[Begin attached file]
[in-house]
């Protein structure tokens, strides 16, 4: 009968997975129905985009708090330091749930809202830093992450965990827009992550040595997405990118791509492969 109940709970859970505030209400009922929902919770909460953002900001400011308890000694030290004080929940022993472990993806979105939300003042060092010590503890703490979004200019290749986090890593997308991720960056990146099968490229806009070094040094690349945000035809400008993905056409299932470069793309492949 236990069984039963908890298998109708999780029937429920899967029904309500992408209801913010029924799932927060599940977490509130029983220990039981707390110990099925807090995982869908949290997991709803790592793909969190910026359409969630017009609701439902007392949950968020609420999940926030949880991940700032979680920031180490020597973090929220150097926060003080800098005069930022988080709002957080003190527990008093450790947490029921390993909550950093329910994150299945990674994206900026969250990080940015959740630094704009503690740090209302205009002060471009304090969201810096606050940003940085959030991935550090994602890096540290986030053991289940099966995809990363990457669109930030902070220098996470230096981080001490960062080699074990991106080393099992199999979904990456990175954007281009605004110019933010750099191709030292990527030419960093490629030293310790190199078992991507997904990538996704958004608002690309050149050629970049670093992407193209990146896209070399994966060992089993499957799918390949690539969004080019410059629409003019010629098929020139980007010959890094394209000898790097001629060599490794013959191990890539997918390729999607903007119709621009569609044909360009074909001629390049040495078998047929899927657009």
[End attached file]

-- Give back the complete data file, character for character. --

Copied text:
[in-house]
């Protein structure tokens, strides 16, 4: 009968997975129905985009708090330091749930809202830093992450965990827009992550040595997405990118791509492969 109940709970859970505030209400009922929902919770909460953002900001400011308890000694030290004080929940022993472990993806979105939300003042060092010590503890703490979004200019290749986090890593997308991720960056990146099968490229806009070094040094690349945000035809400008993905056409299932470069793309492949 236990069984039963908890298998109708999780029937429920899967029904309500992408209801913010029924799932927060599940977490509130029983220990039981707390110990099925807090995982869908949290997991709803790592793909969190910026359409969630017009609701439902007392949950968020609420999940926030949880991940700032979680920031180490020597973090929220150097926060003080800098005069930022988080709002957080003190527990008093450790947490029921390993909550950093329910994150299945990674994206900026969250990080940015959740630094704009503690740090209302205009002060471009304090969201810096606050940003940085959030991935550090994602890096540290986030053991289940099966995809990363990457669109930030902070220098996470230096981080001490960062080699074990991106080393099992199999979904990456990175954007281009605004110019933010750099191709030292990527030419960093490629030293310790190199078992991507997904990538996704958004608002690309050149050629970049670093992407193209990146896209070399994966060992089993499957799918390949690539969004080019410059629409003019010629098929020139980007010959890094394209000898790097001629060599490794013959191990890539997918390729999607903007119709621009569609044909360009074909001629390049040495078998047929899927657009």